prevent human-wildlife conflict,” said Mr. Gore.
Once the idea was firmed up, TCF conducted village-level meetings in
which it involved village panchayats and ecodevelopment committees. It
conducted a survey to obtain baseline data about potential beneficiaries
and training components. After launching Pukaar, TCF had to work with
villagers to convince them that these trainings could change their
“We held street corner meetings, networking events, and meetings with
gram pradhans (village head), schools teachers, local members of
legislative assemblies, and forest officials to create awareness about
Pukaar,” added Mr. Gore.
The next step was selection of trainees to ensure sustainability of the
project. Some of the selection criteria for Pukaar training are
unemployed men or women in the age group of 18-40, interest in
self-employment or wage employment, having some knowledge of the area in
which he/she will receive training, and early school or college
So far, TCF has been meeting the annual target of 710 beneficiaries. Of
these, 61 percent are women, who have received training in vocation and
livelihood skills from a selection of 30-odd skills such as basic
hospitality, sewing and tailoring, beauty care, mobile and computer
repair, soft toys making, sustainable agriculture, and nature guide.
More than 80 percent of them have found jobs or have started their own
entrepreneurship venture. A total of 50 self-help groups have been
formed that provide a modest, additional source of income by engaging
the community in vocational activities.
Mr. Gore expects another 710 people to get training between July 2016
and June 2017, thus taking the total number of beneficiaries by the end
of the project to 3,550.Implementation StepsThe following measures played a critical role in the successful implementation of the project:
Project Monitoring“Close monitoring, follow ups, and evaluation have been extremely
important for the success of this project. We conduct regular field
visits and home visits, meet self-help groups, and organize monthly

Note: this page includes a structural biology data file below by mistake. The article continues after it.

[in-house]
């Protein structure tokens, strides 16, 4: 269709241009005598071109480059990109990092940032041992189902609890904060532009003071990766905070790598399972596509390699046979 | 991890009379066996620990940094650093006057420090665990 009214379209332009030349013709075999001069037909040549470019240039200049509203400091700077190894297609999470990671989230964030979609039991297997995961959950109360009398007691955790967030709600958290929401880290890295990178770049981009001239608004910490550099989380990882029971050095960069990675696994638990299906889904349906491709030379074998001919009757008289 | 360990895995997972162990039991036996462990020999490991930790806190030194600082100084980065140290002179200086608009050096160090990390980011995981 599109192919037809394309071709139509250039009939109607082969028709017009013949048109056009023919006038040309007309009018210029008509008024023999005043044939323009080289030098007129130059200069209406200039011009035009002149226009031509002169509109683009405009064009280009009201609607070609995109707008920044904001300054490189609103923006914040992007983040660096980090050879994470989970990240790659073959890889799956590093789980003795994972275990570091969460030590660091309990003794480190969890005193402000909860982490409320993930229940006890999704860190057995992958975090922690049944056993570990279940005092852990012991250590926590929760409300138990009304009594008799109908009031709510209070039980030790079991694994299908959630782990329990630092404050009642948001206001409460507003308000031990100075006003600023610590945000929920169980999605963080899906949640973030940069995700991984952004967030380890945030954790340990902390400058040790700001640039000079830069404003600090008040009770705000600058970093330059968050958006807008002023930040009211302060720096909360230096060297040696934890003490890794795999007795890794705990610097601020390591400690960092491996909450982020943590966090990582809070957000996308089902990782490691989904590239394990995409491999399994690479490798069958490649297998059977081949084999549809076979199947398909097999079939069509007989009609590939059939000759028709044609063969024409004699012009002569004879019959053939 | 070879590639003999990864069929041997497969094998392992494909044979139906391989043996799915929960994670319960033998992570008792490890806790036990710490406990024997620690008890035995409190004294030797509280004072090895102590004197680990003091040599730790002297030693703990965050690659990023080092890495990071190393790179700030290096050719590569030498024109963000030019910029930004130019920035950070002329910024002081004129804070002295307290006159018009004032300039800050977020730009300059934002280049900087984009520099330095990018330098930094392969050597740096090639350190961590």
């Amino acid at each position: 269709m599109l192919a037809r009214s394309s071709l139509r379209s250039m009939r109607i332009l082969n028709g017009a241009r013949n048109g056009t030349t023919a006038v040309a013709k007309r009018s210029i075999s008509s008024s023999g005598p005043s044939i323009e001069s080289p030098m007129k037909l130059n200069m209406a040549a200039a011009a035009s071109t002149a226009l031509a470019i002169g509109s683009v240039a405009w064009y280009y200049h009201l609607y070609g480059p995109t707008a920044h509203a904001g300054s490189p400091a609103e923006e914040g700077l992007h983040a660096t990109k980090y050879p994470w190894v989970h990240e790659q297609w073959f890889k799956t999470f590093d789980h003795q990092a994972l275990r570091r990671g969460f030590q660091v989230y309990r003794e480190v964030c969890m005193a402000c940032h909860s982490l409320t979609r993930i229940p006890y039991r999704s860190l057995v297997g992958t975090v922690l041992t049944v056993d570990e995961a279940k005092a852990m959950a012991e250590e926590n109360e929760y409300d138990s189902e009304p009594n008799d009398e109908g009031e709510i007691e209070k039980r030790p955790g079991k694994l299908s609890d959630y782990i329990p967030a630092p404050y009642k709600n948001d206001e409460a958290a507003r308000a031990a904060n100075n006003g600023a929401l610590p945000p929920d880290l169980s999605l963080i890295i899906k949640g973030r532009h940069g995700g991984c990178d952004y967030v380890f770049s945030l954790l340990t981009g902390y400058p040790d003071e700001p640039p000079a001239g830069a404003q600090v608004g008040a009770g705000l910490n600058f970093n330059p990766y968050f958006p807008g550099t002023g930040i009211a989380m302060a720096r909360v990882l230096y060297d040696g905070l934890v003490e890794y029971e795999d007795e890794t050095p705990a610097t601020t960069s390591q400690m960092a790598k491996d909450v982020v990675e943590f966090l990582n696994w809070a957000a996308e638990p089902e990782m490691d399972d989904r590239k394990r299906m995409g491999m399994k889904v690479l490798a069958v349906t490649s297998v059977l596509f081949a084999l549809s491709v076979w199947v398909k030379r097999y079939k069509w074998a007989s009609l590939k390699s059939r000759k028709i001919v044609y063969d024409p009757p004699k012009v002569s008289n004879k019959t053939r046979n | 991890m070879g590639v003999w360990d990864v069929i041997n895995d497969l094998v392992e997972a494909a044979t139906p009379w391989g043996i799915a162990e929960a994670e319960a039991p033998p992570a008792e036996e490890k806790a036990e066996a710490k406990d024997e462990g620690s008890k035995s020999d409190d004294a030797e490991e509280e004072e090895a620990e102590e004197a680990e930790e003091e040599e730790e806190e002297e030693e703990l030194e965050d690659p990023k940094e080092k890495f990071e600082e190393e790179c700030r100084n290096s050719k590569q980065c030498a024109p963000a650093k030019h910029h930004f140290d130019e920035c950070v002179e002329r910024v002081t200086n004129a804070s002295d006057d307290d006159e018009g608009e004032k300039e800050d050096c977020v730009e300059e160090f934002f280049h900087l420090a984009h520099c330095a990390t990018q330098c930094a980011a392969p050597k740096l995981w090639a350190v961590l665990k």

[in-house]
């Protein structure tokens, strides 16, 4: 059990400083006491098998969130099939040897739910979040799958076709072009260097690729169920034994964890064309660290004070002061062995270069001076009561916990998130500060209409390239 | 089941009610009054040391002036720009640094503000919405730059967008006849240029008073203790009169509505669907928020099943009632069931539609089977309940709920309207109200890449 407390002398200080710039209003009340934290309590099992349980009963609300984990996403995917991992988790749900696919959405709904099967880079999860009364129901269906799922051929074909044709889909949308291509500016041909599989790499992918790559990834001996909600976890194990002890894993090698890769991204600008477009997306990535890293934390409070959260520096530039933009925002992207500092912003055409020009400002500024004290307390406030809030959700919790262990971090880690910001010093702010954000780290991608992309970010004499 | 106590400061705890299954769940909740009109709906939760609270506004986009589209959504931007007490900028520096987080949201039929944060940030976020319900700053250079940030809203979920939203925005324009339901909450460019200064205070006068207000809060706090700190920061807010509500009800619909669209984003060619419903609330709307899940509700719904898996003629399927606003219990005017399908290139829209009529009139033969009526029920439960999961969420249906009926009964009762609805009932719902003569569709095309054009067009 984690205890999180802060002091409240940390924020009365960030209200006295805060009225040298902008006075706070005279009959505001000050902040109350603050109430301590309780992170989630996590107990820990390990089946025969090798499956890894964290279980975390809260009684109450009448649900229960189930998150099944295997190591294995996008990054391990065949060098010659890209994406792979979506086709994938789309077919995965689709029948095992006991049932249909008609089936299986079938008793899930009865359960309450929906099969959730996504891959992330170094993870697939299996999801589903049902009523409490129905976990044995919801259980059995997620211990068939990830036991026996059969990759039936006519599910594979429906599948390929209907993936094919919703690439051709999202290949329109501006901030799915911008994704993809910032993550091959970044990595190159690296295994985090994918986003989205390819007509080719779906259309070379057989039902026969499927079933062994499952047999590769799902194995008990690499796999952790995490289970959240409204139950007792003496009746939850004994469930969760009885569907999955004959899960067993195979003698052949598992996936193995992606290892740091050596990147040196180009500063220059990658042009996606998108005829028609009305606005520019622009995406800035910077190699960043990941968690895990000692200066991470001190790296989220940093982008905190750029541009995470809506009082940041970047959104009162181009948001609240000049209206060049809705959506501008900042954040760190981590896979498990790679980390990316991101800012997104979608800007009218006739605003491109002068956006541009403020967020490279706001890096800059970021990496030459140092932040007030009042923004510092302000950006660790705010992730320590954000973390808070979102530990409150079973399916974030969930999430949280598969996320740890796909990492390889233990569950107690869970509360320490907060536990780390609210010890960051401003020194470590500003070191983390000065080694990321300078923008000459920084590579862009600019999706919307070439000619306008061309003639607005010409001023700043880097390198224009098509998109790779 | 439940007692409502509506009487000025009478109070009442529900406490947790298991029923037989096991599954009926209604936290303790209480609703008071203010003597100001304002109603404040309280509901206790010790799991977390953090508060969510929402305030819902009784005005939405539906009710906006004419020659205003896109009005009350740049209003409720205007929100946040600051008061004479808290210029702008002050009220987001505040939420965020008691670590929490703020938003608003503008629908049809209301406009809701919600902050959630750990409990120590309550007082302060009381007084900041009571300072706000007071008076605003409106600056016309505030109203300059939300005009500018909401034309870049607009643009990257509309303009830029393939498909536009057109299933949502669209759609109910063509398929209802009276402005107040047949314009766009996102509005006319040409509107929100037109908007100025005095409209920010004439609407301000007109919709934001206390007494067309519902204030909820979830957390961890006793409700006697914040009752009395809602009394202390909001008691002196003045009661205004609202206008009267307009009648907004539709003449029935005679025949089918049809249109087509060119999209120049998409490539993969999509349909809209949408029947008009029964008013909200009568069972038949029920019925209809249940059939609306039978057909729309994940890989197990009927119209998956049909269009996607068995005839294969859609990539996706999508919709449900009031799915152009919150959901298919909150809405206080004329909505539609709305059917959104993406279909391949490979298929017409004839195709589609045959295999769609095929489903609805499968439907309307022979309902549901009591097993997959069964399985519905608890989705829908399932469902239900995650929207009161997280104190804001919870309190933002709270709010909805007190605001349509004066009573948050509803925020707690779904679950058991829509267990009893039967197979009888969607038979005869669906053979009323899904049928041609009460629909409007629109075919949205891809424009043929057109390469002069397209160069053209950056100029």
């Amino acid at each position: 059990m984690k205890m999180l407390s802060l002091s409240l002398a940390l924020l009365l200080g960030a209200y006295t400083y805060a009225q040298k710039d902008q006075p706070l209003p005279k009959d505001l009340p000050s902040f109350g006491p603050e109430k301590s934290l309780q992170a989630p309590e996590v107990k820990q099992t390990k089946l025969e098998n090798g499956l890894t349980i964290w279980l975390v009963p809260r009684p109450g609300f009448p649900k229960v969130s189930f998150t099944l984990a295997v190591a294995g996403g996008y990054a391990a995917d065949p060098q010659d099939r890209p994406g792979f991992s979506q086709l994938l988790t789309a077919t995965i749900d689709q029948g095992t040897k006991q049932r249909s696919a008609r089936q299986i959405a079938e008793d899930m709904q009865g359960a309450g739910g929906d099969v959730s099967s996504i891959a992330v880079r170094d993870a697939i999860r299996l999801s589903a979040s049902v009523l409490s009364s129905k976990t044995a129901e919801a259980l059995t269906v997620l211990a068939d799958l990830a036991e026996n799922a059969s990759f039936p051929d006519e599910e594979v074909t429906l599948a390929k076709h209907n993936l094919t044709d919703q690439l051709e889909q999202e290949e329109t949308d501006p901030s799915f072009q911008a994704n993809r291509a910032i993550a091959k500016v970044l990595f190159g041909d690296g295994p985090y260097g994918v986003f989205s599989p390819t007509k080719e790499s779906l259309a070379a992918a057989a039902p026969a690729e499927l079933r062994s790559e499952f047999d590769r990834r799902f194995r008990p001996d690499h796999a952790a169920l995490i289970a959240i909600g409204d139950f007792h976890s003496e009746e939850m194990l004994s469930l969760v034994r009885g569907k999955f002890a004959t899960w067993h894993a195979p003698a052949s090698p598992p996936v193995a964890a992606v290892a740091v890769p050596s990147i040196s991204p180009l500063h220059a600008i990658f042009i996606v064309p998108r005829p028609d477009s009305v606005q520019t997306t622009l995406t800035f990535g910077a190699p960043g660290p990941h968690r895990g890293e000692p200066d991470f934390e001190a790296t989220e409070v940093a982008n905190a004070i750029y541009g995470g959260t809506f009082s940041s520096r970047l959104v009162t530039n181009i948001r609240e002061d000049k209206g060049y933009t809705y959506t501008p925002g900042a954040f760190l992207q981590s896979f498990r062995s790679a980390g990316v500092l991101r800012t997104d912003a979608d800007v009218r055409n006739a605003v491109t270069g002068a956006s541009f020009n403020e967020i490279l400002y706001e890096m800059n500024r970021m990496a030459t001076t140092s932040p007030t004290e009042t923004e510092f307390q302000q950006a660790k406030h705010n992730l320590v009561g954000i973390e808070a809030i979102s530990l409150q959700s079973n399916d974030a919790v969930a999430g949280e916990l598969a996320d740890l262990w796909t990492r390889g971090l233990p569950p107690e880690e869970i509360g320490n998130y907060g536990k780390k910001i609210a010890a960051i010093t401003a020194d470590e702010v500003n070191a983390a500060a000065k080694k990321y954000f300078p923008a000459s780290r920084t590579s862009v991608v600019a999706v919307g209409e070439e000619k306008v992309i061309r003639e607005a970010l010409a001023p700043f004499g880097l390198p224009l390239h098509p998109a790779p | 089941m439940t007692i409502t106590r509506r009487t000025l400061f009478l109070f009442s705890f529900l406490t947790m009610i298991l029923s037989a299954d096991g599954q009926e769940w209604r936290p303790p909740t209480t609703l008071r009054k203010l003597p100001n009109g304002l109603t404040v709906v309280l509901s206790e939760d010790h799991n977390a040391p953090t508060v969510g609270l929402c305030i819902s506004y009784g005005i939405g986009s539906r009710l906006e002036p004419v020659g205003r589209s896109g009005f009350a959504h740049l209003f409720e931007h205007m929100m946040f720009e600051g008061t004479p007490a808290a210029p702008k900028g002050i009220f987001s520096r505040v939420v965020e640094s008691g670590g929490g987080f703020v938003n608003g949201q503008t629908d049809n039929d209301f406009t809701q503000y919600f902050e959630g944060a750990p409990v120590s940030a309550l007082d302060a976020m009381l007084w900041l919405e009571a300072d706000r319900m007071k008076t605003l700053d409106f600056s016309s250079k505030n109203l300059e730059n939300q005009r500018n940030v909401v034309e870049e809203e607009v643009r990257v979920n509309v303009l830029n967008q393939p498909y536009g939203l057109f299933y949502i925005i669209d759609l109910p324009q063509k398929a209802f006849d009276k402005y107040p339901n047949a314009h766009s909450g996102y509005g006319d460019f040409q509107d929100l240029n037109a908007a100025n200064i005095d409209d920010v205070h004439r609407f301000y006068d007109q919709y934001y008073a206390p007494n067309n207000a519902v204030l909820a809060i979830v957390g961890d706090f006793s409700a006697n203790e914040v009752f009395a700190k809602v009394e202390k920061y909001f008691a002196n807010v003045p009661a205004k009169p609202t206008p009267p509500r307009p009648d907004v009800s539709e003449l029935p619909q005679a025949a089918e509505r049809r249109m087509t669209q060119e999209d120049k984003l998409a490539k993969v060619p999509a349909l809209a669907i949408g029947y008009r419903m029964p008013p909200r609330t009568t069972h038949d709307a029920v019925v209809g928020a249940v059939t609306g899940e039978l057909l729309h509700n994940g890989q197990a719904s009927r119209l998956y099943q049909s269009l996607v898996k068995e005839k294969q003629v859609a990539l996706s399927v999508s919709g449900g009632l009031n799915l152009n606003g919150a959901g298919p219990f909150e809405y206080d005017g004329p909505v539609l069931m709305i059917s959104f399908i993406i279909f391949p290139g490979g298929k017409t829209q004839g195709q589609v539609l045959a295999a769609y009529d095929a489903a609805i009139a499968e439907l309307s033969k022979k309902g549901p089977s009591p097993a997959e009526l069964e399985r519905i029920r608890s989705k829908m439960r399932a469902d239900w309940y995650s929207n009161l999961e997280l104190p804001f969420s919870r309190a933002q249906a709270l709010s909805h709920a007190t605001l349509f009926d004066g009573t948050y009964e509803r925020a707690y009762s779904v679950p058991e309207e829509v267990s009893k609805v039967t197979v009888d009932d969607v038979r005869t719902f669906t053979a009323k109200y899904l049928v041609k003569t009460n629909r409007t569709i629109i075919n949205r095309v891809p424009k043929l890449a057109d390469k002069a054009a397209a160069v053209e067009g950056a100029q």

meetings between the project team and the supervising authority to
discuss the project’s progress,” said Mr. Gore.
The project’s progress is documented through reports and recording of
data from social and financial audits, and follow-up activities. The
monthly progress report details the trainings conducted in a month, the
list of trainees, documents the success stories, and the trainings
planned in the near future. A copy of the monthly report goes to the
project sponsor, Axis Bank Foundation.
Besides this, TCF prepares quarterly and half-yearly reports that
updates expenditure incurred on trainings and associated programs. The
funding agency also makes yearly site visits to training locations.
The success of Pukaar led TCF to win the TOFT-Sanctuary Wildlife Tourism
Award for the best Wildlife Tourism Related Community Initiative of the
Year 2014 and the Kirloskar Vasundhara Mitra Award 2015. TCF also
received a Certificate of Merit 2016 at the World CSR Congress held in
“Pukaar has enabled forest-dwelling and forest-dependent communities to
lead a sustainable lifestyle in harmony with nature. They can now opt
for non-forest dependent sources of income. The story of Pukaar is a
story of change in the lives of these communities,” remarked Mr. Gore.
He hopes to see the project scaled up and replicated in other regions
that face similar issues of conflict between wildlife and
forest-dependent village communities in India.